12 See, e.g., FD&C Act § 505(j)(5)(F)(ii).
13 Orphan drugs and biologics “are defined as those intended for the safe and effective treatment, diagnosis or prevention of rare diseases/disorders that affect fewer than 200,000 people in the U.S., or that affect more than 200,000 persons but are not expected to recover the costs of developing and marketing a treatment drug.” See, e.g., FDA: “Developing Products for Rare Diseases & Conditions,” available online at (last accessed February 23, 2014).
14 See the Food and Drug Administration Modernization Act of 1997, P.L. 105-115, § 505(A). Pediatric exclusivity is often additive to other exclusivity.
15 E.g., a drug substance not previously approved under the FD&C Act § 505(b).
16 E.g., a drug substance previously approved under the FD&C Act § 505(b).
17 See “Guidance for Industry: New Chemical Entity Exclusivity Determinations for Certain Fixed-Combination Drug Products,” U.S. Food and Drug Administration, February 21, 2014, available online at (last accessed February 23, 2014).
18 The FDA is changing its definition of the term “drug,” which traditionally meant “drug product,” to mean “drug substance.” Thus, in evaluating a combination drug product for market exclusivity, the FDA will look at each drug substance in the combination drug product and determine whether at least one of the drug substances was not previously approved under § 505(b) of the FD&C Act. If one of the drug substances was not previously approved by the FDA under § 505(b) of the FD&C Act, then that substance will be treated as a new chemical entity and the combination drug product will get five years of market exclusivity.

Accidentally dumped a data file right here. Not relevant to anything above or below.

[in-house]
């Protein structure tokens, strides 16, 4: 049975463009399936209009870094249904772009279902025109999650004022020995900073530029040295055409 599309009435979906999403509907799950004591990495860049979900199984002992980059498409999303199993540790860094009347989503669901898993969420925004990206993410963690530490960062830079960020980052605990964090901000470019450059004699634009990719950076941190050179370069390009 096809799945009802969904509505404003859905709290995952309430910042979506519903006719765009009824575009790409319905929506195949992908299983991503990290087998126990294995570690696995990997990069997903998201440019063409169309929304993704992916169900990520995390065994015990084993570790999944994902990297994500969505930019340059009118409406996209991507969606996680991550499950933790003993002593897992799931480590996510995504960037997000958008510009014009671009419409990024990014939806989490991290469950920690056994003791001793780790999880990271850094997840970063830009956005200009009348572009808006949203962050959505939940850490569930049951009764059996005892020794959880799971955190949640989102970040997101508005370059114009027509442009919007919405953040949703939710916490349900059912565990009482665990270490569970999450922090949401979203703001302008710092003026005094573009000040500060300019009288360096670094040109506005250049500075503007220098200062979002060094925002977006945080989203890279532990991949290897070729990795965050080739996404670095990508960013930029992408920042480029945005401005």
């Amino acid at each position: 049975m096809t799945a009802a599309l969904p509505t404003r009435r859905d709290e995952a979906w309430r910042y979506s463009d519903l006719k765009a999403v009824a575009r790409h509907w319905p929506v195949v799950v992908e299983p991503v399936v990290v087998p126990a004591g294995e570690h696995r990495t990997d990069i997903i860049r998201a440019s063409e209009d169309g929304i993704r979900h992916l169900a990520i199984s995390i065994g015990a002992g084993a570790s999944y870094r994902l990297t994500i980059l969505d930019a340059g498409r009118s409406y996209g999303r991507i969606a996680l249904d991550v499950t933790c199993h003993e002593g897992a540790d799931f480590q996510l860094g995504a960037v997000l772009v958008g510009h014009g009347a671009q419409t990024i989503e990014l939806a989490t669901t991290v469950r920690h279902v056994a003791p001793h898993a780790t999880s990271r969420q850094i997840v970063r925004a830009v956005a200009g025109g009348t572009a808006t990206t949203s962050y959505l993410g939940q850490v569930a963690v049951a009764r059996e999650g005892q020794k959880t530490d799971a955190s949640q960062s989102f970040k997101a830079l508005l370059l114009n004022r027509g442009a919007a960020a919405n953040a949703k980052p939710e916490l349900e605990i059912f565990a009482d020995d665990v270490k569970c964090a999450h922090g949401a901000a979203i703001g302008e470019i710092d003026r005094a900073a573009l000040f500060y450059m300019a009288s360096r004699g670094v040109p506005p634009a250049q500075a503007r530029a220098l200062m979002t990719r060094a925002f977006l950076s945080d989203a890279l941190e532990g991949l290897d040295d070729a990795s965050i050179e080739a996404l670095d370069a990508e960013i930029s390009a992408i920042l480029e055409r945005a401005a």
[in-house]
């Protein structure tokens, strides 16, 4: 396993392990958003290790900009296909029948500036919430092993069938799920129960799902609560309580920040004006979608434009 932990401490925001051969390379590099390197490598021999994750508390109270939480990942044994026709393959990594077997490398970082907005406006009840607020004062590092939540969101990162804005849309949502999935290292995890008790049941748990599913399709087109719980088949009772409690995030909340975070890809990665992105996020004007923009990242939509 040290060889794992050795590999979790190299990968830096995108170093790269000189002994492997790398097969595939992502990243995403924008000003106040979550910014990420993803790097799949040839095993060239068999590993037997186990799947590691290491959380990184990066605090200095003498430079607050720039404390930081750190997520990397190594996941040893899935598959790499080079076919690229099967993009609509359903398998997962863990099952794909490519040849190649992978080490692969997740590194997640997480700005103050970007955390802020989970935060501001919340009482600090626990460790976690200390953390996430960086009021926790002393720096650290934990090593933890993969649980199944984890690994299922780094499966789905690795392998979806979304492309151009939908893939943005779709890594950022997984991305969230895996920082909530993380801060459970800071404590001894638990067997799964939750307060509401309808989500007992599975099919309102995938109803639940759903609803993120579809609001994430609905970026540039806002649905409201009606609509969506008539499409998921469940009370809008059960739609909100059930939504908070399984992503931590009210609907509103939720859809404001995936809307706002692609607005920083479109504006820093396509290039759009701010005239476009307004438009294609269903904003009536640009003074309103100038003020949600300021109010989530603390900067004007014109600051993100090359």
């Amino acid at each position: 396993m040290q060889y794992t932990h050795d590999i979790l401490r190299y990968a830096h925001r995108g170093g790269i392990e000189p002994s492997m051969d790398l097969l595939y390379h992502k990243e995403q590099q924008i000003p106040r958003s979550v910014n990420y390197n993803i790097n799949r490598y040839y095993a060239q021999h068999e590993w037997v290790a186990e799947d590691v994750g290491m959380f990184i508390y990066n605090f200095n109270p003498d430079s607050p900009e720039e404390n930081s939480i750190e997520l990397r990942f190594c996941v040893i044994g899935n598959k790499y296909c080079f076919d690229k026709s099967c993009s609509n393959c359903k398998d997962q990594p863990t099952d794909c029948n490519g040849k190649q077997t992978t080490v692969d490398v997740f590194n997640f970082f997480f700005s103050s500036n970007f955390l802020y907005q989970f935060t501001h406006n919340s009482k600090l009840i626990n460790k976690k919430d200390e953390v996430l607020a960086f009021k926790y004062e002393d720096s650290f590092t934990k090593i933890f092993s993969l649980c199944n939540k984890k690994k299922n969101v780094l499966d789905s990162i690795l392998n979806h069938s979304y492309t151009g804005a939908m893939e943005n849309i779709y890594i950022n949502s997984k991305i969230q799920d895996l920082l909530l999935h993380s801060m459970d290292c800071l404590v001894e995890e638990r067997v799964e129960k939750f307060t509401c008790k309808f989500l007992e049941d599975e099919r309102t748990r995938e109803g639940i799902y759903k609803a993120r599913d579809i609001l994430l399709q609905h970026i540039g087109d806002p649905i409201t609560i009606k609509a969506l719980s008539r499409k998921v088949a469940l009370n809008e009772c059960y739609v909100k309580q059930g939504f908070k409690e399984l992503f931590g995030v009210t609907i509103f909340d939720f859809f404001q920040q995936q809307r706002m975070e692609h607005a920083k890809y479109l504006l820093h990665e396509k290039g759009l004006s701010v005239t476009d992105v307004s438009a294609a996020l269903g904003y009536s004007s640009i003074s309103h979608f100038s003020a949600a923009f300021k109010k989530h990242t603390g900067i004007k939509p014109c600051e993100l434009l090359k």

More formally, the FD&C Act § 505(j)(5)(F)(ii), which contains the five-year exclusivity statement, will be read by the FDA as follows:

If an application submitted under subsection (b) of this section for a [drug substance], no active ingredient (including any ester or salt of the active ingredient) of which has been approved in any other application under subsection (b) of this section, is approved . . . no application may be submitted under this subsection which refers to the drug for which the subsection (b) application was submitted before the expiration of five years from the date of the approval under subsection (b) of this section . . .

19 See “Guidance for Industry: New Chemical Entity Exclusivity Determinations for Certain Fixed-Combination Drug Products,” U.S. Food and Drug Administration, February 21, 2014, at page 7, available online at
GuidanceComplianceRegulatoryInformation/Guidances/UCM386685.pdf (last accessed February 23, 2014).
20 Id. at 1.
21 Id. at 7.
22 Id.
23 Id.